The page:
A fourth detector, a pressure sensitive device 15, is positioned at the same location as the velocity sensitive detectors 11-13. The first detector 11 is connected by way of a pair of conductors 21 to a first multiplier 22. The second detector 12 isconnected by way of a circuit 23 to a second multiplier24. The third detector is connected by way of a circuit 25 to a third multiplier 26. The pressure sensitive detector 15 is connected by way of a circuit 27' to each of the three multipliers 22, 24 and 26. The multipliers 22, 24 and 26,- shown in Fig. l in block form, are shown in detail in Fig. 2 and will later be described.

In the multiplier 26 the pressure generated signal and the east-west velocity component signal are multiplied and averaged to produce a physical condition appearing as a unidirectional product voltage in the output circuit 261:. This voltage is applied to a chopper 35 whose output is then applied by way of conductor 35a to an east-west sensing means in a suitably oriented display device such as the deflecting plate 36 in cathode ray oscilloscope 37.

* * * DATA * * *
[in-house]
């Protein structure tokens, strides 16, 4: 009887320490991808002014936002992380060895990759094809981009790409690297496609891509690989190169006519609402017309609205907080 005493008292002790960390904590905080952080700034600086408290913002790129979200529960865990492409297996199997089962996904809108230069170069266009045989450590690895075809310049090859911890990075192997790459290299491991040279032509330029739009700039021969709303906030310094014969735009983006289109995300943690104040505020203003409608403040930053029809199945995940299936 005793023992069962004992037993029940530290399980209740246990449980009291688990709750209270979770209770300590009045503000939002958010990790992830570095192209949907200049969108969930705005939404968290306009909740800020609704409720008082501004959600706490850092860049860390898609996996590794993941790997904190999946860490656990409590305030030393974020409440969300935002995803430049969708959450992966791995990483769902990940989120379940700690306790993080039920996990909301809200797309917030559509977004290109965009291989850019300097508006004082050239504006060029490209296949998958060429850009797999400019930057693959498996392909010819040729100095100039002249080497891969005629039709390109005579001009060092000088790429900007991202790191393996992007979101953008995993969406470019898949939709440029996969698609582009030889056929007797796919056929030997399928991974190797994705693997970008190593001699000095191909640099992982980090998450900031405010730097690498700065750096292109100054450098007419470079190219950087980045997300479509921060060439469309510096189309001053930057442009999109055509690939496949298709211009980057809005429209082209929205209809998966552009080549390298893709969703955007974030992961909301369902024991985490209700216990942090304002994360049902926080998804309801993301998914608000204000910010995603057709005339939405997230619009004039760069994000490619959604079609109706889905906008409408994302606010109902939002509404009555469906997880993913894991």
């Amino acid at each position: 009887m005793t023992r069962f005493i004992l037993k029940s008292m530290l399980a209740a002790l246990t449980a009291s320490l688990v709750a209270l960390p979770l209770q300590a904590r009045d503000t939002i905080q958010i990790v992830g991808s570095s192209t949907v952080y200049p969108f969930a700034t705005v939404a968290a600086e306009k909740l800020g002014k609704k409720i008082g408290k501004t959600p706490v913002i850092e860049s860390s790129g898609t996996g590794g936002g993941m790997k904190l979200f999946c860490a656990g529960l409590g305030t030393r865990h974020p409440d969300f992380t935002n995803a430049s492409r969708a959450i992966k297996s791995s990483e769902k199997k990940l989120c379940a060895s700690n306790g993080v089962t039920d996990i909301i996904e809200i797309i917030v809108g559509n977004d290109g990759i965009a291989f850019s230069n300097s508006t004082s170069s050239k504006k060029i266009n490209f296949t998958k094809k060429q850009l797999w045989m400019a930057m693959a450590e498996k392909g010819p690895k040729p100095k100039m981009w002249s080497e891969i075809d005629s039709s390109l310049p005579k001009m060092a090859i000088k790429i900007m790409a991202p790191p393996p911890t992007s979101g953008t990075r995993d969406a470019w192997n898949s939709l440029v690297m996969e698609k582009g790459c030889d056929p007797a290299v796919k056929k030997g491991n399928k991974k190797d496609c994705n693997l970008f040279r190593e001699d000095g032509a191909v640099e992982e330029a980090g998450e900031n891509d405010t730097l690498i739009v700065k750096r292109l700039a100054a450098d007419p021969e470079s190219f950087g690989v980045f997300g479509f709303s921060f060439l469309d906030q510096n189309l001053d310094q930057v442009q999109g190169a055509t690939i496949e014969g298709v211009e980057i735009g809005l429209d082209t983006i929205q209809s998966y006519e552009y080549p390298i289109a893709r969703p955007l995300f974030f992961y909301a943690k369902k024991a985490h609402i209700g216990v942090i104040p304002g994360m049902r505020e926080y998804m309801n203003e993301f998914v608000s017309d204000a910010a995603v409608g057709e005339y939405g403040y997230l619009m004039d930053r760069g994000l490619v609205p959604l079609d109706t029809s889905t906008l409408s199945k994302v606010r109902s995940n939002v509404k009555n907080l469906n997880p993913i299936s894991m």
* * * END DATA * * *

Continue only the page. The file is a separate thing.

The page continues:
Similarly, the north-south velocity-dependent voltage and the pressure-dependent voltage are applied to multiplier 24. The averaged output of multiplier 24 appearing on channel 24a is a unidirectional voltage which is applied to the second chopper 39 driven in synchronism with the first chopper 35. The output of chopper 39 is applied by way of conductor 39a to the north-south deflecting plate 40 of the oscilloscope 37. The voltages on plates 36 and 40 produce deflections of the cathode beam 37a and cause a radial line to appear on the face of the oscilloscope 37. The radial line lies in the same azimuth With respect to the directional axes on its face as does line 10a connecting the listening location of the geophones 12 and 13 and the projection of the location of loud-speaker 10 to point 10b in the horizontal plane passing through the listening location.